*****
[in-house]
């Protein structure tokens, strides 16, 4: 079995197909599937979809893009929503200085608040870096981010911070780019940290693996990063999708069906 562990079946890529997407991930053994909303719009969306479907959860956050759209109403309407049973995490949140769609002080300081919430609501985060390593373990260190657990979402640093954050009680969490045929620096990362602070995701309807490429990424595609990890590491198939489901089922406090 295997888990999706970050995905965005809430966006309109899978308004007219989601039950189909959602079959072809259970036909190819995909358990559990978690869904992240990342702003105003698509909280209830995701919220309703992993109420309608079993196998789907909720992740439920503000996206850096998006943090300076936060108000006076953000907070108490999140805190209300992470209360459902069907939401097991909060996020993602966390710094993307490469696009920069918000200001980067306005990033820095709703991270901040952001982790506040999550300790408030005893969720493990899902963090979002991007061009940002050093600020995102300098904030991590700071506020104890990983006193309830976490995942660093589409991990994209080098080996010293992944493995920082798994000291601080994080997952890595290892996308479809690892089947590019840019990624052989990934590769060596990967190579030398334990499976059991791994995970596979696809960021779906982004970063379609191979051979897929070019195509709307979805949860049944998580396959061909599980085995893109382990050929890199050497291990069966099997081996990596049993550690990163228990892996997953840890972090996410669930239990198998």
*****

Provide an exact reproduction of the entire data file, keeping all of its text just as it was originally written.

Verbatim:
[in-house]
């Protein structure tokens, strides 16, 4: 079995197909599937979809893009929503200085608040870096981010911070780019940290693996990063999708069906 562990079946890529997407991930053994909303719009969306479907959860956050759209109403309407049973995490949140769609002080300081919430609501985060390593373990260190657990979402640093954050009680969490045929620096990362602070995701309807490429990424595609990890590491198939489901089922406090 295997888990999706970050995905965005809430966006309109899978308004007219989601039950189909959602079959072809259970036909190819995909358990559990978690869904992240990342702003105003698509909280209830995701919220309703992993109420309608079993196998789907909720992740439920503000996206850096998006943090300076936060108000006076953000907070108490999140805190209300992470209360459902069907939401097991909060996020993602966390710094993307490469696009920069918000200001980067306005990033820095709703991270901040952001982790506040999550300790408030005893969720493990899902963090979002991007061009940002050093600020995102300098904030991590700071506020104890990983006193309830976490995942660093589409991990994209080098080996010293992944493995920082798994000291601080994080997952890595290892996308479809690892089947590019840019990624052989990934590769060596990967190579030398334990499976059991791994995970596979696809960021779906982004970063379609191979051979897929070019195509709307979805949860049944998580396959061909599980085995893109382990050929890199050497291990069966099997081996990596049993550690990163228990892996997953840890972090996410669930239990198998």